Since there is no polar bear in the strip, I assumed you were implying that the artist was using a metaphor where the white polar bear has more privilege than the brown bear, in other words, racial profiling . If that’s not what you were saying then I would say the strip really is “that complicated”.

  17. “Since there is no polar bear in the strip, I assumed you were implying that the artist was using a metaphor where the white polar bear has more privilege than the brown bear, in other words, racial profiling ”

    If a polar bear gets different treatment than a brown bear, that’s species profiling. Just as it is if the brown bear is surrounded not by polar bears, but by human beings. Different species, not different races. Not complicated.

  18. Well it’s complicated if introducing a fictional polar bear into the strip is required by the reader in order to get the joke. Why not a black bear? Heck why not a rabbit?

  19. @Mark M: The black bear (a heart surgeon) was pulled over by the cops for driving a BMW in the expensive neighbourhood he lives in while he was on his way to the airport. He was shot 18 times when he rolled down his window.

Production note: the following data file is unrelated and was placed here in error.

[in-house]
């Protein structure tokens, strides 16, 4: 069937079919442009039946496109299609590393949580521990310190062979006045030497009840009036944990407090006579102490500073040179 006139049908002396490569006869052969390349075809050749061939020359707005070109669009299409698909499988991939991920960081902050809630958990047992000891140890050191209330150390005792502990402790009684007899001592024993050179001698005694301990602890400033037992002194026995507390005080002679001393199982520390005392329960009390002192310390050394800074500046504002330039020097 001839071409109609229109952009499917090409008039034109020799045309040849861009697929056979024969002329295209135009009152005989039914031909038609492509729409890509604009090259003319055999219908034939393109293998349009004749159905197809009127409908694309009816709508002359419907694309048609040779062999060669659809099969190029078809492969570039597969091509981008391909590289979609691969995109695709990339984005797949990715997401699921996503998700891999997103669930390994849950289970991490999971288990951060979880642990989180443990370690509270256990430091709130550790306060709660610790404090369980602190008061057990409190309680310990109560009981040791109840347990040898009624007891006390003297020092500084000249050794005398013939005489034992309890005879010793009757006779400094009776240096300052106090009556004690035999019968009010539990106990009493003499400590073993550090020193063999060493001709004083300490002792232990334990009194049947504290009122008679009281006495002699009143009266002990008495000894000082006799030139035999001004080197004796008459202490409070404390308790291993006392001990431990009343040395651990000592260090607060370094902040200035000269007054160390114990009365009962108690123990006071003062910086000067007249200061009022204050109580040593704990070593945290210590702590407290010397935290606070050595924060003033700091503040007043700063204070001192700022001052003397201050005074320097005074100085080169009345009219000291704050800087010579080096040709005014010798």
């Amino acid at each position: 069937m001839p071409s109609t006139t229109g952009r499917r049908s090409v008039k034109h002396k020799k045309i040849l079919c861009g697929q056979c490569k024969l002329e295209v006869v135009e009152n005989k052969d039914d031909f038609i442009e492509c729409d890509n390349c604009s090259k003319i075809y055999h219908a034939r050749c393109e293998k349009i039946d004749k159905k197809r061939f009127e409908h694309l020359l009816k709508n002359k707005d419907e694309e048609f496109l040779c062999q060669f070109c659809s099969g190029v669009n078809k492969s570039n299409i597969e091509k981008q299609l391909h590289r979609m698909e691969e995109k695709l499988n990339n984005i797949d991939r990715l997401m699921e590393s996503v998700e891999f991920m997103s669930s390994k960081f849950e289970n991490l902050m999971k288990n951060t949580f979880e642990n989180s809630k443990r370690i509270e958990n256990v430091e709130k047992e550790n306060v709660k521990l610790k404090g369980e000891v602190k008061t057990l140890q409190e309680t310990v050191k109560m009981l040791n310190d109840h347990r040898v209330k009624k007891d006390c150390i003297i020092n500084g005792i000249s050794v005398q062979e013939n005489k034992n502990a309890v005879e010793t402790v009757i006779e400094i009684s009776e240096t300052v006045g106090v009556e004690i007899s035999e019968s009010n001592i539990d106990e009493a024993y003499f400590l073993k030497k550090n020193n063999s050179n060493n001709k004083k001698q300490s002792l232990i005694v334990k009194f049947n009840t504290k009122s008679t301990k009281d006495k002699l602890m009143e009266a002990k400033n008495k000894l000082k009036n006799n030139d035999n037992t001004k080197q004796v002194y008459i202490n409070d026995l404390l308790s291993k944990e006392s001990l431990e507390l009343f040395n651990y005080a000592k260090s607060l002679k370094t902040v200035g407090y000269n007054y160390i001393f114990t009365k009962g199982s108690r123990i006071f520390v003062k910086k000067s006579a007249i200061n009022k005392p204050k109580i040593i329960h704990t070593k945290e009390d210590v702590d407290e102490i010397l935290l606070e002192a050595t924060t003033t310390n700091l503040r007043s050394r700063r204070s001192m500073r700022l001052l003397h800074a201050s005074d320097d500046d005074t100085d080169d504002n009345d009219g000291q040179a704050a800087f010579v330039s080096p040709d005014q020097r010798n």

20. “Well it’s complicated if introducing a fictional polar bear into the strip is required by the reader in order to get the joke”

    Then don’t insert one. Problem solved.

    “Why not a black bear?”

    The colorist chose brown for bears (and white for people)

    “why not a rabbit?”

    Or, conversely, why a rabbit?

  21. It turns out that grizzly bears and polar bears can mate and produce fertile offspring. They never did this in the past because climate kept their habitats separate, but now they are meeting up. Pizzly bears are not nice bears.

  22. Pizzly bears? That doesn’t sound like an awesome, unfriendly bear… Now, Grolar bear, that name sounds better!

  23. MiB: When I originally saw your comment, I assumed you were joking, because it sounded sort of implausible, and “pizzly bear” sounds sort of funny. Just did a web search and was surprised to find out it’s not a joke.

  24. According to Wikipedia (usual caveats): “The number of confirmed hybrids has since risen to eight, all of them descending from the same female polar bear.”

    It’s not clear if it’s a general case of range overlap, or a certain bear’s . . . er . . . proclivities.